Having your boat detailed professionally offers several benefits that can enhance its appearance, performance and overall value. Here are five compelling reasons to consider professional boat detailing:
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It’s a tale as old as time— Tina and Chad were out on the yacht; one minute she was sunning herself on the bow cushions, next there were screeches and in the water she went—straight jumped ship. I’ve seen this firsthand, heck, I’ve even been Tina myself. They call this the comedy/horror genre and boy, it gets real right quick. They had something with Snakes on a Plane, but let me tell you--Spiders on a Boat could have been just as good, if not far more realistic. Back when John Goodman was still fat and everything seemed right with the world, in good old 1990 (the year Deckhand Detailing was founded), we were all gifted with Arachnophobia—one hour and fifty minutes of sheer terror (or comedy, depending on who you ask). Unfortunately for many, a 3-hour cruise is just like teleporting into the Jennings Barn or wine cellar, except there is no Jeff Daniels or John Goodman around to save you.
When it comes to spiders, some people are like “hey little buddy, thanks for eating mosquitos” while others feel like the mere sight of any spider instantly turns them into Frodo, encountering Shelob— the giant spider on the path to Mordor. This is why they call it comedy/horror I guess. I suppose this is also why no one ever seems to come running whenever I’m cleaning a spider infested boat and let out a murderous shriek every few minutes- (upon encountering another Shelob, except smaller and in real life). Although spider messes are good job security for boat detailers, we still don’t enjoy hanging out with them and while we can ‘wash them away’—we can almost hear them laughing as they scurry for cover and wait it out till we’re gone. In this regard, spiders are just like birds sometimes, and we must remind ourselves we’re in their territory.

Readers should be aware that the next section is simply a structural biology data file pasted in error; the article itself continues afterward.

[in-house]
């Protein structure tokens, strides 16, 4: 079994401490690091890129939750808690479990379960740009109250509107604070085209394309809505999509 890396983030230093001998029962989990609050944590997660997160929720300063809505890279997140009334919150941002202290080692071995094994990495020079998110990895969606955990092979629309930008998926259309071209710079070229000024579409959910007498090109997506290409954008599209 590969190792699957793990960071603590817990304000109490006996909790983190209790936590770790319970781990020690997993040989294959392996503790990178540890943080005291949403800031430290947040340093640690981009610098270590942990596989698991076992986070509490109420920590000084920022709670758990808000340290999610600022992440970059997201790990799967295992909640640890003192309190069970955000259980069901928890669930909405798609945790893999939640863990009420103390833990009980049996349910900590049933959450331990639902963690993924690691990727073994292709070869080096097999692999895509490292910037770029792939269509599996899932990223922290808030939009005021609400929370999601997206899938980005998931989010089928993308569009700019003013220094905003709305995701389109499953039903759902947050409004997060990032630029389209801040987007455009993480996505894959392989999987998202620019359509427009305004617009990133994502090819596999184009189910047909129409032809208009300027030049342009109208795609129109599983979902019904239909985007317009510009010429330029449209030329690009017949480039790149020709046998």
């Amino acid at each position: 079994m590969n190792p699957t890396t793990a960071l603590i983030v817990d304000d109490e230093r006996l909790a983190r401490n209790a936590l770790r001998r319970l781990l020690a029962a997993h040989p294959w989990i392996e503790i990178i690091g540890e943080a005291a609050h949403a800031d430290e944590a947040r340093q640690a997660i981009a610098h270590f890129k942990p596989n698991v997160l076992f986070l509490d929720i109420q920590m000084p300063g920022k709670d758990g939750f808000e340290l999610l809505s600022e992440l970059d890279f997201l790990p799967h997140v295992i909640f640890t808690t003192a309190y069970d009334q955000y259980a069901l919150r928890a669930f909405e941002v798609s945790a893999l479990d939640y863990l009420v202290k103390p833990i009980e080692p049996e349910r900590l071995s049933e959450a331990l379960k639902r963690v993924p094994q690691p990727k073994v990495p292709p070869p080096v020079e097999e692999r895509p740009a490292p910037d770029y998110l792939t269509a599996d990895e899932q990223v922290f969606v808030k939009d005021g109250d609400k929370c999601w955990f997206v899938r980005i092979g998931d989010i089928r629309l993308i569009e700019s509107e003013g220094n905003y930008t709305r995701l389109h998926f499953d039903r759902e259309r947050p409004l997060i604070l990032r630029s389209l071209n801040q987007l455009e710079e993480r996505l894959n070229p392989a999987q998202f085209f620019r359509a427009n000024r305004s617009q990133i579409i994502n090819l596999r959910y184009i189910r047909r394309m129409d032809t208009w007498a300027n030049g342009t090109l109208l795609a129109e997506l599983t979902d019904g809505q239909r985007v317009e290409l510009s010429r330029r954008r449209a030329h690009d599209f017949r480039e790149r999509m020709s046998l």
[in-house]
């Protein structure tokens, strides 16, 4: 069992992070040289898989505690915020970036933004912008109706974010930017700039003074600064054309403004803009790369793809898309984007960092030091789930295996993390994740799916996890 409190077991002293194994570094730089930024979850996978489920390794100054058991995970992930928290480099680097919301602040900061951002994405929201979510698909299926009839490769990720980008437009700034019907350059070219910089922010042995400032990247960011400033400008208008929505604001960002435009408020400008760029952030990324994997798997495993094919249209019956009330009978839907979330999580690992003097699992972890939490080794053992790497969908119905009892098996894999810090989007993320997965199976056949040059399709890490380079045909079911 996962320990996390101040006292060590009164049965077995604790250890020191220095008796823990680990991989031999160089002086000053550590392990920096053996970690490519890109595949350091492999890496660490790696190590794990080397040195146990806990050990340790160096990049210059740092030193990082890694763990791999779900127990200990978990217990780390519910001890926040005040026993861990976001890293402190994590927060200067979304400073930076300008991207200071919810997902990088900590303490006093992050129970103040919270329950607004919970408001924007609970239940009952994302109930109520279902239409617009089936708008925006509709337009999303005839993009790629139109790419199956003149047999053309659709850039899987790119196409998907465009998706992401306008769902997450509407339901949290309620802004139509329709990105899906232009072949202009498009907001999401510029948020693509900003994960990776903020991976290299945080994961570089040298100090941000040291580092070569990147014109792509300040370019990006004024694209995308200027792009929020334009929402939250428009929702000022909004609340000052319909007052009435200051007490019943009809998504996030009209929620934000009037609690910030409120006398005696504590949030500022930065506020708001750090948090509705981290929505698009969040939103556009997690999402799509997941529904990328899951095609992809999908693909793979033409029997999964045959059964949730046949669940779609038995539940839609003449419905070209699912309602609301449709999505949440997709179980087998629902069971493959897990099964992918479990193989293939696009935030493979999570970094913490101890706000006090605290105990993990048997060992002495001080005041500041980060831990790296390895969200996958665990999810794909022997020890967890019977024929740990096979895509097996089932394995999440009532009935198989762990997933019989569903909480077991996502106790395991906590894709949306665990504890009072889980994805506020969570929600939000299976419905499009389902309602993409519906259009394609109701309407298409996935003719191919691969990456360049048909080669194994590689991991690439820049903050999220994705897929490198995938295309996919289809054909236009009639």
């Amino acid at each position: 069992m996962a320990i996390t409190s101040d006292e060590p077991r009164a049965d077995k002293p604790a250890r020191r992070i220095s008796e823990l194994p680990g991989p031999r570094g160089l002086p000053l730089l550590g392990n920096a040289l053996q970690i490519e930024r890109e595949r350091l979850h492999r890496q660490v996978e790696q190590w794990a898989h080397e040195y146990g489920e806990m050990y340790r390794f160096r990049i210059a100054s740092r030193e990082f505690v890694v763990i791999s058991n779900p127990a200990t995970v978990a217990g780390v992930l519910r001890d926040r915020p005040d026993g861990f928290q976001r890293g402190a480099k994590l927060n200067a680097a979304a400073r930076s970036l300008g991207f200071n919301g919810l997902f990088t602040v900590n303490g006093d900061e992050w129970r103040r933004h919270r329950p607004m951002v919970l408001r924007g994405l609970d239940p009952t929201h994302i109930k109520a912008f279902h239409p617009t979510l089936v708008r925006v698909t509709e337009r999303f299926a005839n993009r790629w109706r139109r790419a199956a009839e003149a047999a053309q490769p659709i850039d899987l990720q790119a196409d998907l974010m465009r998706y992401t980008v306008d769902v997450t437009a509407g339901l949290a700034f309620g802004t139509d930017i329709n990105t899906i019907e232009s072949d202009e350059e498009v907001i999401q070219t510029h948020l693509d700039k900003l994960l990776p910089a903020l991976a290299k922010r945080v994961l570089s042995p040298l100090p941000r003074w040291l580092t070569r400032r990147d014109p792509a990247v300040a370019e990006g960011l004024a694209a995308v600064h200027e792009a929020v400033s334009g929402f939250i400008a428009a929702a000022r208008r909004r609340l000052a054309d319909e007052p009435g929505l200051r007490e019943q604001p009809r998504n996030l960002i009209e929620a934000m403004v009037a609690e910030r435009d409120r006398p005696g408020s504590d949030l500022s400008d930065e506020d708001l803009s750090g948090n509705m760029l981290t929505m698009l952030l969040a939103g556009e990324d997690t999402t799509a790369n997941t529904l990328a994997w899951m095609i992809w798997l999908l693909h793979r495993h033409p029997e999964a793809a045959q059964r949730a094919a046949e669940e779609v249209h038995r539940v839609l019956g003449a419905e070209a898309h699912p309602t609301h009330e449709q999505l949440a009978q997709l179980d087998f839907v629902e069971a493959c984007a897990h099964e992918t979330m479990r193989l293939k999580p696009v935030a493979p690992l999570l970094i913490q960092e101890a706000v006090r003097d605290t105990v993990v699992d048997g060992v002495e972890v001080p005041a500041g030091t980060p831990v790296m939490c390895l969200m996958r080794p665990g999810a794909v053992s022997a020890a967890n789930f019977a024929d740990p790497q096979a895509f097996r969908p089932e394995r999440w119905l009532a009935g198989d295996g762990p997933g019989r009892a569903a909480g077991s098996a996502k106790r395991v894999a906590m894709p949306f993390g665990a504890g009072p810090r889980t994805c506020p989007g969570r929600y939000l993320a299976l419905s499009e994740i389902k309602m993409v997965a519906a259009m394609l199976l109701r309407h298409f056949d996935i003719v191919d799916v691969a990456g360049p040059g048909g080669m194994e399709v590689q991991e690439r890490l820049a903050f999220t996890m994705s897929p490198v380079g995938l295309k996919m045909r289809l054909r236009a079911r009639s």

Boat docks and marinas are prime habitat for bugs, birds and spiders, especially on fresh water and even more so around covered docks on fresh water. (Salt water tends to keep the bug issues to a minimum, but I will say the spiders who live on salt water are just plain meaner than those who live on fresh water.) A great discovery was learning what spider droppings look like, and if you know, you know. I had no idea what spider poo looked like before I started detailing boats; maybe I had assumed spiders were just like little Kim Jong-uns, with no exit parts. But, oh man, do spiders poo—tons! One thing that always cracks me up at marinas on fresh water (with covered slips), is seeing spider tarps/spider netting hung from the rafters! When I first saw some of these my mind just screamed “what could possibly keep a spider from crawling through, under, over, or around it?!”. Logically these make no sense and don’t work in my opinion, even a little bit. My advice, don’t waste your money on hanging a ‘spider net’ over your boat if it’s housed under cover. If there is an existing spider ‘problem’ then hanging up a big net or tarp over your boat isn’t going to solve it.